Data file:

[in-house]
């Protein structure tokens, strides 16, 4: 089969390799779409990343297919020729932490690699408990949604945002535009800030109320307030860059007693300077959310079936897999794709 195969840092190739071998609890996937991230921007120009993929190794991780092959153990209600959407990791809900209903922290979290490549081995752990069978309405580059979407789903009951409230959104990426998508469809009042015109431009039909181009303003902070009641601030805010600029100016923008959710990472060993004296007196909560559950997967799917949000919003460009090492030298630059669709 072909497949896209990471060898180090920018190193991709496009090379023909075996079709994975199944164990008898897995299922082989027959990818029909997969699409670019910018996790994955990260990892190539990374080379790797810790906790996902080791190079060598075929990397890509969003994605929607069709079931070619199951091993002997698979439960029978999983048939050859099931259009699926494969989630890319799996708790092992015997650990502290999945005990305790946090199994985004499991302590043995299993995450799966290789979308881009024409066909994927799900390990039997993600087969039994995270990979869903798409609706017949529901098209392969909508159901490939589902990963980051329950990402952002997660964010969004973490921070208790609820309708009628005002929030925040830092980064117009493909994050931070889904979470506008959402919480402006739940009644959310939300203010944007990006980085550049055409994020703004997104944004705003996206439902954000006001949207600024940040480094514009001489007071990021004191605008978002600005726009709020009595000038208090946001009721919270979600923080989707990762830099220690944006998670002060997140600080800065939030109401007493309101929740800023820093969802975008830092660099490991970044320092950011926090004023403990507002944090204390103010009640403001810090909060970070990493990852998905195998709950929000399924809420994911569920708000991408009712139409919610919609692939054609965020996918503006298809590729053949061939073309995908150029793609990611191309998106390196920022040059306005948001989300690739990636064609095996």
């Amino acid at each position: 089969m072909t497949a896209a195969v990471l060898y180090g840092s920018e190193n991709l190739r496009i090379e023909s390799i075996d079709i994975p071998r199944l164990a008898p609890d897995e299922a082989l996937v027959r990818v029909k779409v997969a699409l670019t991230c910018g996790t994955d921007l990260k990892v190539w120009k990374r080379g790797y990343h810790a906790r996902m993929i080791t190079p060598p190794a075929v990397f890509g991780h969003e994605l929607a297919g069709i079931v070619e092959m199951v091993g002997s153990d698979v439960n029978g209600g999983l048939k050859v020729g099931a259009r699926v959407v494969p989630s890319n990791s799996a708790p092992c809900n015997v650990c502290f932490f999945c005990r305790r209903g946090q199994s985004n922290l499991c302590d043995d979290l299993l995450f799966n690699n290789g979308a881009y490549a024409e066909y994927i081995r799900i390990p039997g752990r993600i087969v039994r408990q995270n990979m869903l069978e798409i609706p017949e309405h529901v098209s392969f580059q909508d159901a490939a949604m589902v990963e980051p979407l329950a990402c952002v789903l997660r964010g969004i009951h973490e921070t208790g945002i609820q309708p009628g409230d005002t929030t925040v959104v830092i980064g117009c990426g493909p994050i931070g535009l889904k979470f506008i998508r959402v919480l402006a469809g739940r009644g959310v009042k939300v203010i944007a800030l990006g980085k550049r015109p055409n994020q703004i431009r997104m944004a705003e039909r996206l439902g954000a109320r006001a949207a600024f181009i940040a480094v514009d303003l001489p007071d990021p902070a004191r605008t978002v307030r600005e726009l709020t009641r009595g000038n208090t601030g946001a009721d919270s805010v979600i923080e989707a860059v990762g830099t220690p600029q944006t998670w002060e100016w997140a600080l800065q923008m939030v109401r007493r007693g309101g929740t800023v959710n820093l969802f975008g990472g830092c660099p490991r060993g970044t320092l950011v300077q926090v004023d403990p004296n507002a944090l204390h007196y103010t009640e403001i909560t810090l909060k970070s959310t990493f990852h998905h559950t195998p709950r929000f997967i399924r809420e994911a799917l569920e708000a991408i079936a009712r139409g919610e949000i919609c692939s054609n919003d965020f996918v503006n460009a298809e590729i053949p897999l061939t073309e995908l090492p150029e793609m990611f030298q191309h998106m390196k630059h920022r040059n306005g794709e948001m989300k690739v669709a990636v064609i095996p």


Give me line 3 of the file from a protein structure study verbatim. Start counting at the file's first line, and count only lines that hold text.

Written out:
């Amino acid at each position: 089969m072909t497949a896209a195969v990471l060898y180090g840092s920018e190193n991709l190739r496009i090379e023909s390799i075996d079709i994975p071998r199944l164990a008898p609890d897995e299922a082989l996937v027959r990818v029909k779409v997969a699409l670019t991230c910018g996790t994955d921007l990260k990892v190539w120009k990374r080379g790797y990343h810790a906790r996902m993929i080791t190079p060598p190794a075929v990397f890509g991780h969003e994605l929607a297919g069709i079931v070619e092959m199951v091993g002997s153990d698979v439960n029978g209600g999983l048939k050859v020729g099931a259009r699926v959407v494969p989630s890319n990791s799996a708790p092992c809900n015997v650990c502290f932490f999945c005990r305790r209903g946090q199994s985004n922290l499991c302590d043995d979290l299993l995450f799966n690699n290789g979308a881009y490549a024409e066909y994927i081995r799900i390990p039997g752990r993600i087969v039994r408990q995270n990979m869903l069978e798409i609706p017949e309405h529901v098209s392969f580059q909508d159901a490939a949604m589902v990963e980051p979407l329950a990402c952002v789903l997660r964010g969004i009951h973490e921070t208790g945002i609820q309708p009628g409230d005002t929030t925040v959104v830092i980064g117009c990426g493909p994050i931070g535009l889904k979470f506008i998508r959402v919480l402006a469809g739940r009644g959310v009042k939300v203010i944007a800030l990006g980085k550049r015109p055409n994020q703004i431009r997104m944004a705003e039909r996206l439902g954000a109320r006001a949207a600024f181009i940040a480094v514009d303003l001489p007071d990021p902070a004191r605008t978002v307030r600005e726009l709020t009641r009595g000038n208090t601030g946001a009721d919270s805010v979600i923080e989707a860059v990762g830099t220690p600029q944006t998670w002060e100016w997140a600080l800065q923008m939030v109401r007493r007693g309101g929740t800023v959710n820093l969802f975008g990472g830092c660099p490991r060993g970044t320092l950011v300077q926090v004023d403990p004296n507002a944090l204390h007196y103010t009640e403001i909560t810090l909060k970070s959310t990493f990852h998905h559950t195998p709950r929000f997967i399924r809420e994911a799917l569920e708000a991408i079936a009712r139409g919610e949000i919609c692939s054609n919003d965020f996918v503006n460009a298809e590729i053949p897999l061939t073309e995908l090492p150029e793609m990611f030298q191309h998106m390196k630059h920022r040059n306005g794709e948001m989300k690739v669709a990636v064609i095996p």